India Retains Monsoon Rain Forecast in Drought Territory


India has retained its forecast for this year's monsoon rains at 88 percent of the long-period average as a strengthening El Nino weather pattern is likely to trim rainfall in August-September to 84 percent, raising fears of the first drought in six years.

In a country where nearly half of farmland lacks irrigation, poor rainfall in the second half of the June-September monsoon season may stoke food inflation and limit ability of India's central bank to cut lending rates.

Food prices are a politically sensitive issue in India, where more than a quarter of its population of 1.2 billion people live on 74 cents or less each day. Rising food prices have already pushed the country's June consumer inflation to an eight-month high.

"Poor rainfall in southern and western parts of the country has affected the planting of pulses, sugar cane and vegetables," said Harish Galipelli, head of commodities and currencies at Inditrade.

India has received 6 percent lower rainfall than usual, but in some areas rainfall deficit is as high as 57 percent, India Meteorological Department (IMD) data showed.

Skymet, the country's only private weather forecaster, has forecast a normal monsoon season this year, although its chief meteorologist, G P Sharma, expects poor rains in August.

"In August we are estimating the country will get 92 percent rainfall due to the El Nino effect," Sharma told Reuters.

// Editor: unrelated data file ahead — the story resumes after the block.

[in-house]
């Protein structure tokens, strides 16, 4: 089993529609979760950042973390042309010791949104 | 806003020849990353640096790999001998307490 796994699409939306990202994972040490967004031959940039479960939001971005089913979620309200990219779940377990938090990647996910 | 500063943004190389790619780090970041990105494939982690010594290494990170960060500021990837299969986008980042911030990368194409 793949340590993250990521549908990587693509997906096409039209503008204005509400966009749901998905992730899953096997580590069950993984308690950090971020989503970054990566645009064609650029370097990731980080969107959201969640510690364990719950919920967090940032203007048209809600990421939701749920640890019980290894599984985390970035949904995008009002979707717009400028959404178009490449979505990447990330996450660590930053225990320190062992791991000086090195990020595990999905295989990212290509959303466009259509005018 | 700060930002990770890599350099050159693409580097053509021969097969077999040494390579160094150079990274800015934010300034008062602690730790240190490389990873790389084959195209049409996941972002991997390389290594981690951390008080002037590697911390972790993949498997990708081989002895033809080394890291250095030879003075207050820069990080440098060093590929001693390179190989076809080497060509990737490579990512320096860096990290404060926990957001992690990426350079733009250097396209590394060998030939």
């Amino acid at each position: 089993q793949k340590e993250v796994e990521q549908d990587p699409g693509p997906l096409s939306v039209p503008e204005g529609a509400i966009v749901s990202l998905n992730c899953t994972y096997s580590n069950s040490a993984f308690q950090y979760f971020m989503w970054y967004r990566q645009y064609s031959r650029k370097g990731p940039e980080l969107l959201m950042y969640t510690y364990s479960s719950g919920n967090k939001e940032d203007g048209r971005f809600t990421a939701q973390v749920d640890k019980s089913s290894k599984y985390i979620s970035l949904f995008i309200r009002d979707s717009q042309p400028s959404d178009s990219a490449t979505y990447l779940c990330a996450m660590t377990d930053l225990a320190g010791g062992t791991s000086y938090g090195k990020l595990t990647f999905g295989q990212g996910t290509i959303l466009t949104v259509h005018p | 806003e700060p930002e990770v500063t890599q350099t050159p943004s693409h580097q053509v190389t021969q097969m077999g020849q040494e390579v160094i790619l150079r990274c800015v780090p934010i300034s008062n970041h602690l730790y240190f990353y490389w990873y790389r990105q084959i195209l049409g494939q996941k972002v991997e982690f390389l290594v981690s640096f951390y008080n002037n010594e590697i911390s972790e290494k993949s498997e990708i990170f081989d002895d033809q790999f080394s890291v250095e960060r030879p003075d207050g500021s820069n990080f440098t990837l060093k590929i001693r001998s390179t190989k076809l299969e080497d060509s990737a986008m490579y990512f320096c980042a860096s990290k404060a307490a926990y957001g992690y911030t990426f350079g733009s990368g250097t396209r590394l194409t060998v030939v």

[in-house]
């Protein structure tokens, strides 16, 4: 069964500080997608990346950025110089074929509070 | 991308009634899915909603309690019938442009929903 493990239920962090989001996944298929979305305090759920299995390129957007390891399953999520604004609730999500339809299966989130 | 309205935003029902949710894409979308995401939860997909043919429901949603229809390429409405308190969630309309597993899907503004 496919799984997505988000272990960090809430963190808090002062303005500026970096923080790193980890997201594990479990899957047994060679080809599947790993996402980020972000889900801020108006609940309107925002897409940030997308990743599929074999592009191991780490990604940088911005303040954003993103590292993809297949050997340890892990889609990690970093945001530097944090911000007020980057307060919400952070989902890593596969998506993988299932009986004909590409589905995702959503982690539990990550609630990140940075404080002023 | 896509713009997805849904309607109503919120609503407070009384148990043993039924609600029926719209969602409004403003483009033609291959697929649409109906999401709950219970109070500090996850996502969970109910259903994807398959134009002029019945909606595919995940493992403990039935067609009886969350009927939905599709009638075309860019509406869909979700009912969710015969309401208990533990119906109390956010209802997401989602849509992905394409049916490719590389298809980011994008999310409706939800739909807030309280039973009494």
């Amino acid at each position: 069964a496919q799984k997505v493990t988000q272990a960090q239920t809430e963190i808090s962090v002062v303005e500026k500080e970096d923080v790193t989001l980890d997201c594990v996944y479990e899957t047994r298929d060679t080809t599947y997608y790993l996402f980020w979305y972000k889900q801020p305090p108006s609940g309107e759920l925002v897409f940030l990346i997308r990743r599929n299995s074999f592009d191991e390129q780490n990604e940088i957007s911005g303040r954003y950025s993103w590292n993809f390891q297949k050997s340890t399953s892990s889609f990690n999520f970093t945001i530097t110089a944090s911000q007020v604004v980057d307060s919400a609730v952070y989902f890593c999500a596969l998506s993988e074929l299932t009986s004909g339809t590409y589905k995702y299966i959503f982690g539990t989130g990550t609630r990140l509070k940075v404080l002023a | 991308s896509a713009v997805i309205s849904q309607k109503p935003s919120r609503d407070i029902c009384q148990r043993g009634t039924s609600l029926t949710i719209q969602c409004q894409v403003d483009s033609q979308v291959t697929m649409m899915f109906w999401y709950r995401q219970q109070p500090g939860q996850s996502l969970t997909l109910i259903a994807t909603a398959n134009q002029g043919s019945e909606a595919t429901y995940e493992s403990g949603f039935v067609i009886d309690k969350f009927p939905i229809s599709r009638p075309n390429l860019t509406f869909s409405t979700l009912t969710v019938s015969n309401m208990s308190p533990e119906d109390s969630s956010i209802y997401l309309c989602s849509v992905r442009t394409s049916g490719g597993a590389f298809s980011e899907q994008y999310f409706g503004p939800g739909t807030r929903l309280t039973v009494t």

El Nino, or a warming of sea-surface temperatures in the Pacific, can prompt dry spells in Southeast Asia and Australia and heavy rains in South America, curbing food crop output.

Rainfall of less than 90 percent is considered to result in a drought year, although the latest prediction has an error margin of 4 percentage points.

Although agriculture accounts for around 15 percent of a $2 trillion economy, three-fifths of India's population depend on farming for their livelihoods.

The country has ample stocks of rice, wheat and sugar, which will limit the impact of poor rains, industry officials said.

"The government has enough tools to control food prices," said A. Prasanna, economist at ICICI Securities Primary Dealership Ltd.

Monsoon rains covered the entire country ahead of schedule this year, accelerating the sowing of summer-sown crops. But a prolonged dry spell in some regions has threatened to wilt planted crops.

Farmers depend on September rainfall for the cultivation of winter crops.

"Poor rainfall in September can hit sowing of winter crops like wheat, rapeseed and chickpea," said a Mumbai-based dealer with a global trading firm.


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